The New Life


There is always this feeling with Pamuk books that you are a satellite skimming the surface of a planet trying to get in. No matter how hard you try, you still say at the same height, not able to find your way in, it gets frustrating very fast. Frustrating but not boring – there is always a flow of events, of stories, of passages that pull you in and engage you at multiple levels. It’s just that they don’t seem to add up to a coherent whole. You know there’s something that he’s playing at, and he keeps throwing hints about at you, but he ensures that it remains outside your grasp. And then there’s a phase when you stop caring and go with the flow towards the end. You just want to get to the end and move on. Everything will make sense if it has to. It’s not necessarily trust in the author, mostly inevitability and the challenge of finishing the book. Eventually, you reach the ending – another Pamuk novel done, 4 stars given, the extra star missing because he played with you a bit too much.

And then, the fun begins. Snatches that come in at different times, when you contemplate your own life, your own history and identity. Those old roads that you pass through and think of how things were and how they are now with all those cars lining those then-empty streets. Those plastic wrappers for chips, random snacks that the strong monsoon winds blow in from God-knows-where, which remind you of a cleaner past and the sheer excess of it all now. It is scary how much you can relate to him, considering that his main trope is identity, delineating that of the East against the relentless assault from the West, set almost always in Istanbul that city that has always sat right at the crossroads. There is also that of History, trying to snatch it away from those who want to write it, saying “It’s ours! We get to choose how we write!” And thus flow the stories, the myths, the legends – the ways we store our histories and pass it on verbally by telling them to strangers we meet and spend time with, mostly through circumstance – in buses, in bars, in trains.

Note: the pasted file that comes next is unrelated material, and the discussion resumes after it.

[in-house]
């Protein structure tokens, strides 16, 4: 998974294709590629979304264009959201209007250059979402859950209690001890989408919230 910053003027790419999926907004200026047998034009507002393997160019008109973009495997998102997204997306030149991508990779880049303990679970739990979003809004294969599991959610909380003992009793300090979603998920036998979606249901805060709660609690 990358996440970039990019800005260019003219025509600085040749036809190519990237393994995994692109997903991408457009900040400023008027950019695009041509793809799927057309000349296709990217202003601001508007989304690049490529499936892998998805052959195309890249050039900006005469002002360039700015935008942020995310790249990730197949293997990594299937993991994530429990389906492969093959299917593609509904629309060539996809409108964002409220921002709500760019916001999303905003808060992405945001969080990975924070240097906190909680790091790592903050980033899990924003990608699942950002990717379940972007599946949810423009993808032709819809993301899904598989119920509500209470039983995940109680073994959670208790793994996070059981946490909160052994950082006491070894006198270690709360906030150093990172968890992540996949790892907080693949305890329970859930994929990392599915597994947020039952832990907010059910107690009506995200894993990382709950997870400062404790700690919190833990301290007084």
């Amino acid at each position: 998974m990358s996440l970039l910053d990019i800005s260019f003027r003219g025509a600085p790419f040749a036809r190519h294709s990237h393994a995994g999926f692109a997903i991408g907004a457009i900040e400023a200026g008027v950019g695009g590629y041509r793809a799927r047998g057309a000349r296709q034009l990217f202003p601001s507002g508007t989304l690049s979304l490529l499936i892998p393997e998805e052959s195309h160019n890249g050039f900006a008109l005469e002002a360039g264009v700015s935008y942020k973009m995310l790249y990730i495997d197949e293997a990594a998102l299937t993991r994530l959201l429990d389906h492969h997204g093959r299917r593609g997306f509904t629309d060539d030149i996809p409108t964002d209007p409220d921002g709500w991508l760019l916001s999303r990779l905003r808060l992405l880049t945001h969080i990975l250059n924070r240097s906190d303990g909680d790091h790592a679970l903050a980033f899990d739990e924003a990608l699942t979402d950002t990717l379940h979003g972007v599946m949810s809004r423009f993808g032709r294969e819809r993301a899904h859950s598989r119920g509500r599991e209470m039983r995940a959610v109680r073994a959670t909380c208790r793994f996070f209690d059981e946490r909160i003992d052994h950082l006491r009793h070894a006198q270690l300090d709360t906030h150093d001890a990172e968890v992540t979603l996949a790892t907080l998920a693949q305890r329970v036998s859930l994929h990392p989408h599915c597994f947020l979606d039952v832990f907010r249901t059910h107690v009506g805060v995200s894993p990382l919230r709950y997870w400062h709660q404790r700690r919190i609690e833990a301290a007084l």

In many ways, this book is also an elegy, for what once was, for the memories of childhood, for the sadness that memories get intertwined with dreams forming one indistinguishable entity. Of having to live in a city one grew up in, but unable to identify with anymore, watching it decay and move out of one’s grasp. And this is where most Pamuk books stay with you. The rest is the usual – a ‘loser’ hero, a mysterious girl that he pines for who’s never truly his. Think Ka and Ipek, think Galip and Rüya. Pamuk works because he attacks the same concept from different levels. That’s also why he endures long after you finish reading.

I only wished there was Maureen Freely doing the translation – that heady prose was sorely missed.